Fur Trade, Missionaries, and Border Dispute
The Sinixt and their allies had a very close relationship with the Hudson's Bay Company. They wintered near the major trading post at Colville for the first time in 1830-31, led by the Lower Sinixt chief See-Whel-Ken (died 1840). The Sinixt supported the company in its efforts to prevent American trappers and settlers from entering and taking over the territory. As fur traders, the Sinixt were among the most prolific of all the First Nations who traded at Fort Colville.
In 1837, Jesuit missionaries arrived in the area. St. Paul's Mission at Kettle Falls was constructed with the help of Colville and Sinixt labor. According to Reyes, it was in the 1840s that the Sinixt experienced a major die-off, shrinking from about 3,000 to about 400 during the period of chief Kin-Ka-Nawha, nephew of See-Whel-Ken. In addition to suffering diseases and incursions on their land, they found the salmon runs began to diminish because of the development of commercial fisheries at Astoria, Oregon near the mouth of the Columbia River. Some saw the die-off as a failure of the powers of their traditional religion; Kin-Ka-Nawha was among the eventual converts to Catholicism.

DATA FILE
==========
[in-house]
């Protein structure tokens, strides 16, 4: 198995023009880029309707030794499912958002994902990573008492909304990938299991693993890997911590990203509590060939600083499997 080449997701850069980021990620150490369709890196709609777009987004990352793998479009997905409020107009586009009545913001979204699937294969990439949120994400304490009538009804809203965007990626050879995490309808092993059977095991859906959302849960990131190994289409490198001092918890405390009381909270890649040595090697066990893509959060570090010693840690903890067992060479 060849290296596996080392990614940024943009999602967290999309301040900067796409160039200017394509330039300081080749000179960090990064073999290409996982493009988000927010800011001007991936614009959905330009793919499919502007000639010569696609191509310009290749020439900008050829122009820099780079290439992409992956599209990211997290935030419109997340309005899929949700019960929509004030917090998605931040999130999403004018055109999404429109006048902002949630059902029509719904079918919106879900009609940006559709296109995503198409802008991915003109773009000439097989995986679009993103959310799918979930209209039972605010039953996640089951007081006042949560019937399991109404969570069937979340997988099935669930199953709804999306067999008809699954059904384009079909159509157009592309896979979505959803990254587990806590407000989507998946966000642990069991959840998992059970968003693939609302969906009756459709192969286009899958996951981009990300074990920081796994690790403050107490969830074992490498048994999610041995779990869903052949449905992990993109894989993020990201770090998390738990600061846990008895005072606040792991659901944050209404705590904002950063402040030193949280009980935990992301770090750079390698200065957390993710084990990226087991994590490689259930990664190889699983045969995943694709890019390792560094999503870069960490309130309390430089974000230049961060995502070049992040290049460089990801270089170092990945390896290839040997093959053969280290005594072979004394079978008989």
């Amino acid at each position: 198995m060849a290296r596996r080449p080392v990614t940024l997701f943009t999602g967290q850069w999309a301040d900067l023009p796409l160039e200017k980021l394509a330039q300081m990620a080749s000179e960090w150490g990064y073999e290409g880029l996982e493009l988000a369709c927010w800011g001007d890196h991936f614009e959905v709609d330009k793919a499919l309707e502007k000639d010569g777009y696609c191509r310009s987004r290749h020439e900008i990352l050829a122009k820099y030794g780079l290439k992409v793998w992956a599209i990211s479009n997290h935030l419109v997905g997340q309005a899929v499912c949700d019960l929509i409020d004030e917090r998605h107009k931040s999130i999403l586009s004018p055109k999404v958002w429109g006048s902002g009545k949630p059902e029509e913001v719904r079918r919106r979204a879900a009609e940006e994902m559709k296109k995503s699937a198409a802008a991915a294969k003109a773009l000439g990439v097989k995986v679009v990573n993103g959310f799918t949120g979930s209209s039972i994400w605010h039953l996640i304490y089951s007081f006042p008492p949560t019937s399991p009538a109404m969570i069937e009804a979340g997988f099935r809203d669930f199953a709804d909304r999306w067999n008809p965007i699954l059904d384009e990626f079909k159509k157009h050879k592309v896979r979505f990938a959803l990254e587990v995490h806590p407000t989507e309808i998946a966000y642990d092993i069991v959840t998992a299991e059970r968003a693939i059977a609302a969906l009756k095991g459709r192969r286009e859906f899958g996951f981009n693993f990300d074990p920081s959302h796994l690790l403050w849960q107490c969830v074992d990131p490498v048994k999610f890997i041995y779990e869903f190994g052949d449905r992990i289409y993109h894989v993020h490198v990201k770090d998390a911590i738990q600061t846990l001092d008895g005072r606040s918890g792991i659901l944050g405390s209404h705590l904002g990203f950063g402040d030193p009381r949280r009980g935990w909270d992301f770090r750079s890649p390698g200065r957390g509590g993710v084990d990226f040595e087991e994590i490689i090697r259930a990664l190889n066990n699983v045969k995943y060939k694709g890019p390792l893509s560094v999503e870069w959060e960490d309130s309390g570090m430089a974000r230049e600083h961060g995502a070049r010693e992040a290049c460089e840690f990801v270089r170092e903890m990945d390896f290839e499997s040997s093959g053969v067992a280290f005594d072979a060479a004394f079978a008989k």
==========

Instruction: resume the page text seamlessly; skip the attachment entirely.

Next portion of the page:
Famous quotes containing the words dispute, border and/or fur:
“The king said, -Divide the living boy in two; then give half to the one, and half to the other. But the woman whose son was alive said to the king -because compassion for her son burned within her - -Please, my lord, give her the living boy; certainly do not kill him! The other said, -It shall be neither mine nor yours; divide it. Then the king responded: -Give the first woman the living boy; do not kill him. She is his mother.”
—Bible: Hebrew, 1 Kings. 3:25-37.
Solomon resolves a dispute between two women over a child. Solomons wisdom was proven by this story.
“Although our love is waning, let us stand
By the lone border of the lake once more,
Together in that hour of gentleness
When the poor tired child, Passion, falls asleep....”
—William Butler Yeats (18651939)
“Your coat in my closet,
your bright stones on my hand,
the gaudy fur animals
I do not know how to use,
settle on me like a debt.”
—Anne Sexton (19281974)